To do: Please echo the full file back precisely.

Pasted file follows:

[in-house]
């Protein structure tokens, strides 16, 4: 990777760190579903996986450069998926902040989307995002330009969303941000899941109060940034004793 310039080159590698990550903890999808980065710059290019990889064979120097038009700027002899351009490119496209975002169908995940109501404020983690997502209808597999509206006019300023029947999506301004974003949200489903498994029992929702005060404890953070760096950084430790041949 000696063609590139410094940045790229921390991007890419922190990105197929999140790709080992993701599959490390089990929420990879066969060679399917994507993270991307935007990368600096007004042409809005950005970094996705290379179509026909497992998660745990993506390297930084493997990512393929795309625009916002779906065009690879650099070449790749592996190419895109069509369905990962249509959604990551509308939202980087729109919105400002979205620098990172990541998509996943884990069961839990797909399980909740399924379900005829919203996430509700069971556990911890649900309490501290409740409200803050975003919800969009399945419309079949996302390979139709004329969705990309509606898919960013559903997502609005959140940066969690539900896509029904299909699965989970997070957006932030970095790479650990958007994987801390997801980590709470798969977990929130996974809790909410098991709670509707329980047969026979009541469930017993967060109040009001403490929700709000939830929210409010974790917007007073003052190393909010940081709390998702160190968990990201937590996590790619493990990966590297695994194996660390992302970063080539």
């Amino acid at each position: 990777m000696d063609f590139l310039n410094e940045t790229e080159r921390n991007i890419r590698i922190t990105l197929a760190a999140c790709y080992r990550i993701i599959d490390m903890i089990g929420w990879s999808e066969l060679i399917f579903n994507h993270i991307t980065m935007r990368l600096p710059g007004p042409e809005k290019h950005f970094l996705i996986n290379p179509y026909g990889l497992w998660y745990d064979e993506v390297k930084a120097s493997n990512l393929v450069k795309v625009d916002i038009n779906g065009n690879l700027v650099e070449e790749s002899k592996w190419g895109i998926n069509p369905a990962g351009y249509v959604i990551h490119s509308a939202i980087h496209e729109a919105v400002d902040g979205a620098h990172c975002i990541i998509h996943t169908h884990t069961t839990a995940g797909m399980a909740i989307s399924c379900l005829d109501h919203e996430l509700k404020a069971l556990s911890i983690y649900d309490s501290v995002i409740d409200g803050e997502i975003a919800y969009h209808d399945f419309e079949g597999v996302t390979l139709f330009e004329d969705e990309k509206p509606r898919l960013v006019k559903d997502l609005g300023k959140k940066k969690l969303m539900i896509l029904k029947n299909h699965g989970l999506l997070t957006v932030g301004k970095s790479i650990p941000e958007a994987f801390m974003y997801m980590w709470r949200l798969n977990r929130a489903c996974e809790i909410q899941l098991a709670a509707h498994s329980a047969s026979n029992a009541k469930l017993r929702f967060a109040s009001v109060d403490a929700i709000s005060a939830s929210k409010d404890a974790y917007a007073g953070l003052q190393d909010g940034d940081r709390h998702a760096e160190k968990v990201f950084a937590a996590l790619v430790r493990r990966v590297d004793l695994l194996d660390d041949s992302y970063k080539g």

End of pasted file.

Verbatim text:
[in-house]
């Protein structure tokens, strides 16, 4: 990777760190579903996986450069998926902040989307995002330009969303941000899941109060940034004793 310039080159590698990550903890999808980065710059290019990889064979120097038009700027002899351009490119496209975002169908995940109501404020983690997502209808597999509206006019300023029947999506301004974003949200489903498994029992929702005060404890953070760096950084430790041949 000696063609590139410094940045790229921390991007890419922190990105197929999140790709080992993701599959490390089990929420990879066969060679399917994507993270991307935007990368600096007004042409809005950005970094996705290379179509026909497992998660745990993506390297930084493997990512393929795309625009916002779906065009690879650099070449790749592996190419895109069509369905990962249509959604990551509308939202980087729109919105400002979205620098990172990541998509996943884990069961839990797909399980909740399924379900005829919203996430509700069971556990911890649900309490501290409740409200803050975003919800969009399945419309079949996302390979139709004329969705990309509606898919960013559903997502609005959140940066969690539900896509029904299909699965989970997070957006932030970095790479650990958007994987801390997801980590709470798969977990929130996974809790909410098991709670509707329980047969026979009541469930017993967060109040009001403490929700709000939830929210409010974790917007007073003052190393909010940081709390998702160190968990990201937590996590790619493990990966590297695994194996660390992302970063080539």
């Amino acid at each position: 990777m000696d063609f590139l310039n410094e940045t790229e080159r921390n991007i890419r590698i922190t990105l197929a760190a999140c790709y080992r990550i993701i599959d490390m903890i089990g929420w990879s999808e066969l060679i399917f579903n994507h993270i991307t980065m935007r990368l600096p710059g007004p042409e809005k290019h950005f970094l996705i996986n290379p179509y026909g990889l497992w998660y745990d064979e993506v390297k930084a120097s493997n990512l393929v450069k795309v625009d916002i038009n779906g065009n690879l700027v650099e070449e790749s002899k592996w190419g895109i998926n069509p369905a990962g351009y249509v959604i990551h490119s509308a939202i980087h496209e729109a919105v400002d902040g979205a620098h990172c975002i990541i998509h996943t169908h884990t069961t839990a995940g797909m399980a909740i989307s399924c379900l005829d109501h919203e996430l509700k404020a069971l556990s911890i983690y649900d309490s501290v995002i409740d409200g803050e997502i975003a919800y969009h209808d399945f419309e079949g597999v996302t390979l139709f330009e004329d969705e990309k509206p509606r898919l960013v006019k559903d997502l609005g300023k959140k940066k969690l969303m539900i896509l029904k029947n299909h699965g989970l999506l997070t957006v932030g301004k970095s790479i650990p941000e958007a994987f801390m974003y997801m980590w709470r949200l798969n977990r929130a489903c996974e809790i909410q899941l098991a709670a509707h498994s329980a047969s026979n029992a009541k469930l017993r929702f967060a109040s009001v109060d403490a929700i709000s005060a939830s929210k409010d404890a974790y917007a007073g953070l003052q190393d909010g940034d940081r709390h998702a760096e160190k968990v990201f950084a937590a996590l790619v430790r493990r990966v590297d004793l695994l194996d660390d041949s992302y970063k080539g």